The Quiet Quit is Sending a Very Loud Message – Corporate America, Are You Listening?

The Quiet Quit is all over the news and social media these days. It is where employees have quietly quit doing all the extras they have been doing for years, including working more than a 40 hour work week or an 8 hour day.

To many business owners, managers and leaders, this might seem like a cop out and an immediate criticism of the work ethic of people in the workforce, maybe even general criticism of a certain demographic of people or generation of people.

In some cases that might be true, but if you look at it more closely, I think you will find that it is more about survival, re-establishing mental well being and the beginning of healthy boundary setting.


We are slowly working our way through living and working during a global pandemic.

In the course of just a few days the way we were used to showing up for work completely changed. The world was shutting down.

Some of us had to learn to work from home, others had to show up for work as usual but had added duties and/or needed to work extra shifts. And for those who have children there was added stress as schools and daycares were closed as well.

People were overwhelmed working from home, while homeschooling children, caring for infants and toddlers, cooking, cleaning, while making sure everyone had the time, tools and materials needed for all of this.

And this doesn’t even include dealing with the reason we were in this shut down, the Covid 19 Virus.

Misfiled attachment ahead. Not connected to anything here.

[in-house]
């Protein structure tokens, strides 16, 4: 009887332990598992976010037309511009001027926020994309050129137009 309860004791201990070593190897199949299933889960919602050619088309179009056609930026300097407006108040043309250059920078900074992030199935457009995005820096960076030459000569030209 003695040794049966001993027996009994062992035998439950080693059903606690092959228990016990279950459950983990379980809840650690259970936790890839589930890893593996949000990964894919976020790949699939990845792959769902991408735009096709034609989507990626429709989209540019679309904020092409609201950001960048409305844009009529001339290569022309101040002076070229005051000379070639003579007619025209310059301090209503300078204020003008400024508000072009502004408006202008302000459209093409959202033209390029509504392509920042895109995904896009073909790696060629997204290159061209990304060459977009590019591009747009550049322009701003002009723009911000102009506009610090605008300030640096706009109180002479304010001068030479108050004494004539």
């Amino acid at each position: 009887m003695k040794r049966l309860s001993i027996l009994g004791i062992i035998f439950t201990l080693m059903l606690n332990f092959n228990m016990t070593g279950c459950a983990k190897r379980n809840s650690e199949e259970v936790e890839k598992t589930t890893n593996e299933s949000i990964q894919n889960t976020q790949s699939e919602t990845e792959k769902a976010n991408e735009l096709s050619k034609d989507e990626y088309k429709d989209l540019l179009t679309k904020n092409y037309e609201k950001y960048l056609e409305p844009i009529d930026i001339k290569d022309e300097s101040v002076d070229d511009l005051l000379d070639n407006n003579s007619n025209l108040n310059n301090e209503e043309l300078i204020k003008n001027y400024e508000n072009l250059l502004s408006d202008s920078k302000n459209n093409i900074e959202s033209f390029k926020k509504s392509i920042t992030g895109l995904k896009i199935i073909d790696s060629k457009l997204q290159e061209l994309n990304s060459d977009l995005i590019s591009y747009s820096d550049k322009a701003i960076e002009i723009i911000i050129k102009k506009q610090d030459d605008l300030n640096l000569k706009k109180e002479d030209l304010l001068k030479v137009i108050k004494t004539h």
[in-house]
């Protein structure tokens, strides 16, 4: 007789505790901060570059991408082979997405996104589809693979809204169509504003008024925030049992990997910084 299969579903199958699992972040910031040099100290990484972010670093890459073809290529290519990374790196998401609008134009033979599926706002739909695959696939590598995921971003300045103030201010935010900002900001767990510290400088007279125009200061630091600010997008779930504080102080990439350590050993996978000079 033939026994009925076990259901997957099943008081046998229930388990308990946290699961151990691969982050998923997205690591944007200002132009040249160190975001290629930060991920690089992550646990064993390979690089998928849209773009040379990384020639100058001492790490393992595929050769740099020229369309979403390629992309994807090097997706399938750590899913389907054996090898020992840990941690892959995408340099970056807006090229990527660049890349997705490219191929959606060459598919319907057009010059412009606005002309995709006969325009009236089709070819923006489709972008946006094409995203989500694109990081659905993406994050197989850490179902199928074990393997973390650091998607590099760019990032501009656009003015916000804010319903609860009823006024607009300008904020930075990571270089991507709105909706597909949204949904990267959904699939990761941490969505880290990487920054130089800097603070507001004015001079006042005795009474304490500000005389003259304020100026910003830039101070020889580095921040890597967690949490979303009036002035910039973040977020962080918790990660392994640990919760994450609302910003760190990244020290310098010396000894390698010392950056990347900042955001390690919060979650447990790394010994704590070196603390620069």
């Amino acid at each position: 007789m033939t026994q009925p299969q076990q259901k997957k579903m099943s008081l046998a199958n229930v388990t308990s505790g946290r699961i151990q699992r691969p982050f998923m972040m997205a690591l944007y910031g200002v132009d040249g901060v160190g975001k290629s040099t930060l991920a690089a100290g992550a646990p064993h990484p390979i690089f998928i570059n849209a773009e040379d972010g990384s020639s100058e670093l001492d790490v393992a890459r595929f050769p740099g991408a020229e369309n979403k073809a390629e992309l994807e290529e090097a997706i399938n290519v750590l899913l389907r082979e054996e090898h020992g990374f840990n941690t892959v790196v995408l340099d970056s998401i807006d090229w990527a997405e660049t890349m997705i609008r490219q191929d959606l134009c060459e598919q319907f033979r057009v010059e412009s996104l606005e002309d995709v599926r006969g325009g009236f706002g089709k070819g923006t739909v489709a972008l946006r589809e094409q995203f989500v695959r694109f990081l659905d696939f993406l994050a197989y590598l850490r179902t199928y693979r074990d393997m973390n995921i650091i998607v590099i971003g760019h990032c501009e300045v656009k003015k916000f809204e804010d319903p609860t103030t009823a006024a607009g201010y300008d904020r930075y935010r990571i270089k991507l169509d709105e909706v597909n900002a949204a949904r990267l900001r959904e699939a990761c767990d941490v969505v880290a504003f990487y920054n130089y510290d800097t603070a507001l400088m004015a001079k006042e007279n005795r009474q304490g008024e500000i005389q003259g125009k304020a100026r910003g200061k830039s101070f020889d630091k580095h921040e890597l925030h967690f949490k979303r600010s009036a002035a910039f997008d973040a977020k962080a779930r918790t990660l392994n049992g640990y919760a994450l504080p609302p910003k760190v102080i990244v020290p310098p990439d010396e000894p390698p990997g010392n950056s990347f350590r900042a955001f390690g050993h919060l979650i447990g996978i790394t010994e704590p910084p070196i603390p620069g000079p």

Add illness, death and grief to the equation and we look back and wonder how in the world we were ever able to manage it all?

This was beyond challenging for everyone.

Type A personalities might have been better able to handle the stress of working through a pandemic, but even the most ambitious, positive minded leaders I know, had their struggles too. And because not everyone is type A ,the stress from living and working in this time in history has felt nearly impossible to survive. And many didn’t. And some wonder how much more they can handle.

Many people didn’t have the time to think things through, they had to act and then course correct, over and over and over again until they found a way to manage.

We may be back to work now, and the kids may be back to school, but it is not the same.

We are not the same.

And many of us have not had one minute to reflect on what has happened, because we are expected to get back to work and make up for all that was lost during that time.

So in order to survive, people have chosen to do what needs to be done to keep their jobs, because anything extra could lead to their breaking point.

Mental Well Being

Mental well being is what people are now seeking. And many feel their request for this need is falling on deaf ears. People are not doing well. Not only did many people lose family members to this virus, but they never had the time or opportunity to deal with and process the pain of their grief.

Some people lost their jobs and with that their income. Others had marriages that could not survive.

Some have resorted to unhealthy habits as a way of coping and may now be dealing with the consequences: obesity, addiction, or illnesses directly related to those habits.

Many report, company culture has not changed to meet these needs.

The expectations companies and many managers have are the same or may have even increased because of the need to make up for all that was lost during the pandemic.

Profits Over People?

Mental well being is essential for people to show up as their best selves, however so many are feeling stressed, angry, frustrated, depressed, anxious, sad, exhausted and sick. And they feel like nobody cares, especially no one at work.

So if no one cares, many might wonder, why should they?

Could quiet quitting be a cry for help?